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President George W. Bush’s new executive order on the Central Intelligence Agency’s detention and interrogation program is contrary to the Geneva Conventions, Human Rights Watch said today.

The new order, issued today, purports to determine that the CIA’s detention and interrogation program “fully complies” with US obligations under Common Article 3 of the Geneva Conventions of 1949 as long as the CIA follows a series of requirements in carrying out the program.

But enforced disappearance – the hallmark of the CIA program, involving secret, incommunicado detention – is itself inconsistent with the requirement under Common Article 3 that detainees be treated humanely. A number of CIA prisoners were held for three or more years in secret detention facilities, known as “black sites,” before being transferred to military custody at Guantanamo Bay in September 2006. Others who were believed to have been held in CIA detention remain “disappeared.”

“By international human rights and humanitarian law standards, the CIA program is illegal to its core,” said Joanne Mariner, terrorism and counterterrorism director at Human Rights Watch. “Although the new executive order bars torture and other abuse, the order still can’t purport to legalize a program that violates basic rights.”

Human Rights Watch also expressed skepticism that the treatment requirements set out in the new order – that detainees not be tortured or ill-treated, and be fed adequately, among others – will be followed. It is well documented that holding detainees in prolonged incommunicado detention, without judicial or other independent oversight, is an invitation to torture and other abuse. Human Rights Watch pointed out that even the International Committee of the Red Cross has not been allowed to visit detainees in CIA custody.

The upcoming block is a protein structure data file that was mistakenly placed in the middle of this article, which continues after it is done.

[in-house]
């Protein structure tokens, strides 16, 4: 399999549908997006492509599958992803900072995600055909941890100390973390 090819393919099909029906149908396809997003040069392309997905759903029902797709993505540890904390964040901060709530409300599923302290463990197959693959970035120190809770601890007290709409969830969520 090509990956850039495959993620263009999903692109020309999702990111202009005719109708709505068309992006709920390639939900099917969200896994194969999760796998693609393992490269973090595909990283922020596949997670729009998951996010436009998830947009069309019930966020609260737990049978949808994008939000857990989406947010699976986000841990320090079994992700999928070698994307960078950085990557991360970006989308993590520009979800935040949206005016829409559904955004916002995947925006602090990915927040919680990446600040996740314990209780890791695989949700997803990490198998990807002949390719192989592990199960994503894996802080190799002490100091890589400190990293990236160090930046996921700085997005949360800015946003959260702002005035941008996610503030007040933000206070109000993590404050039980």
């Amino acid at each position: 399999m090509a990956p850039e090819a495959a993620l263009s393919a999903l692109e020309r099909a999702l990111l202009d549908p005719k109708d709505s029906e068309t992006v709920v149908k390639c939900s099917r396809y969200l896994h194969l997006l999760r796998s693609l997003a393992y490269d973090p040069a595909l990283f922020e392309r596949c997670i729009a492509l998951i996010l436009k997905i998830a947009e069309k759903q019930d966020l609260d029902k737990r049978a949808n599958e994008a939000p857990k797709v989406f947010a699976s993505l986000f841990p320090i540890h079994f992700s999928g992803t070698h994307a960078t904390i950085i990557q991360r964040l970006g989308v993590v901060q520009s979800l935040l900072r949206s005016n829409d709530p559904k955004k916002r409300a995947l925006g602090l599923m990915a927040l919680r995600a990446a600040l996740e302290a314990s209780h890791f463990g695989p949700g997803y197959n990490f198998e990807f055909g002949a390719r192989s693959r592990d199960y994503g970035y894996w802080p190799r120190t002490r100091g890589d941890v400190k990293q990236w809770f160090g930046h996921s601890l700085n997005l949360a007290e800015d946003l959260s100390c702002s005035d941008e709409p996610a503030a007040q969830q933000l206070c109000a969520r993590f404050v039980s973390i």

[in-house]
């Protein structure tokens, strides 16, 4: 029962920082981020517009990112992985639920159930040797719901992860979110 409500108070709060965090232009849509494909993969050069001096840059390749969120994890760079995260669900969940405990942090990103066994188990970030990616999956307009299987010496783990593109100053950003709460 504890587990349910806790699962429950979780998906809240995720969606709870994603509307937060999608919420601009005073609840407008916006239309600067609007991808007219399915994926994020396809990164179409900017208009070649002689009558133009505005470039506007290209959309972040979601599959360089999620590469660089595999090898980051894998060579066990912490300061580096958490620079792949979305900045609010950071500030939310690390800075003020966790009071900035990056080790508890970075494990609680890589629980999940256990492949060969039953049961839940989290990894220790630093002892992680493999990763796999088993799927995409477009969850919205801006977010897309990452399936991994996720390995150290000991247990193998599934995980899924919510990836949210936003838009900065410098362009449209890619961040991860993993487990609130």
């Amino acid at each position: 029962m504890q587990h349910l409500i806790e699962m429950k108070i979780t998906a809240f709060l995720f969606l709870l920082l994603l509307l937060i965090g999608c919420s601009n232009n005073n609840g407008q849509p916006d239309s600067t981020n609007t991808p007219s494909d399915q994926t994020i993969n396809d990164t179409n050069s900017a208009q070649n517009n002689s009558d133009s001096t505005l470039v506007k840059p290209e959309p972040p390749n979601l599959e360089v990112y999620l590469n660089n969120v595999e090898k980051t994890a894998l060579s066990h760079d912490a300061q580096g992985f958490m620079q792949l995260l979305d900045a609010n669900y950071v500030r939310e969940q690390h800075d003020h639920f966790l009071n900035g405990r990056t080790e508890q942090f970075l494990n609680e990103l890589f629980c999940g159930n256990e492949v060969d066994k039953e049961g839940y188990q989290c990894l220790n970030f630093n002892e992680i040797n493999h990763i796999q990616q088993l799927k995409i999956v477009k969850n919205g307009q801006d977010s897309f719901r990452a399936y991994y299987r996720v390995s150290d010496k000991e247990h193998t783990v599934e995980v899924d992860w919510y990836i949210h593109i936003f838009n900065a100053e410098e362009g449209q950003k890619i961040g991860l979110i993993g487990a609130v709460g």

In addition, because the written policies governing the CIA interrogation program will be classified, it will be impossible for any outside monitor to assess whether the interrogation practices they allow are consistent with international standards. Given that then-CIA director Porter Goss once referred to waterboarding – a form of mock drowning – as a “professional interrogation technique,” Human Rights Watch is concerned that abusive methods might still be authorized.

Notably, US officials have still refused to publicly denounce waterboarding as torture.

In criticizing the CIA program, Human Rights Watch continued to draw attention to more than three dozen missing CIA detainees. In June, Human Rights Watch and five other human rights groups published a report listing 39 people who were believed to have been held at some time in CIA prisons, and who remain "disappeared". One of the missing detainees, Muhammad Naeem Noor Khan, recently reappeared in Pakistan.

“Detainees in CIA custody were in many cases ‘disappeared’ for years,” Mariner said. “Several dozen are still ‘disappeared’ with no information about their fate.”

The UN Working Group on Arbitrary Detention has expressed grave concern about the US government’s use of secret CIA prisons to hold suspected terrorists, concluding that detention under such conditions violates the detainees’ basic human rights and is incompatible with international humanitarian law.

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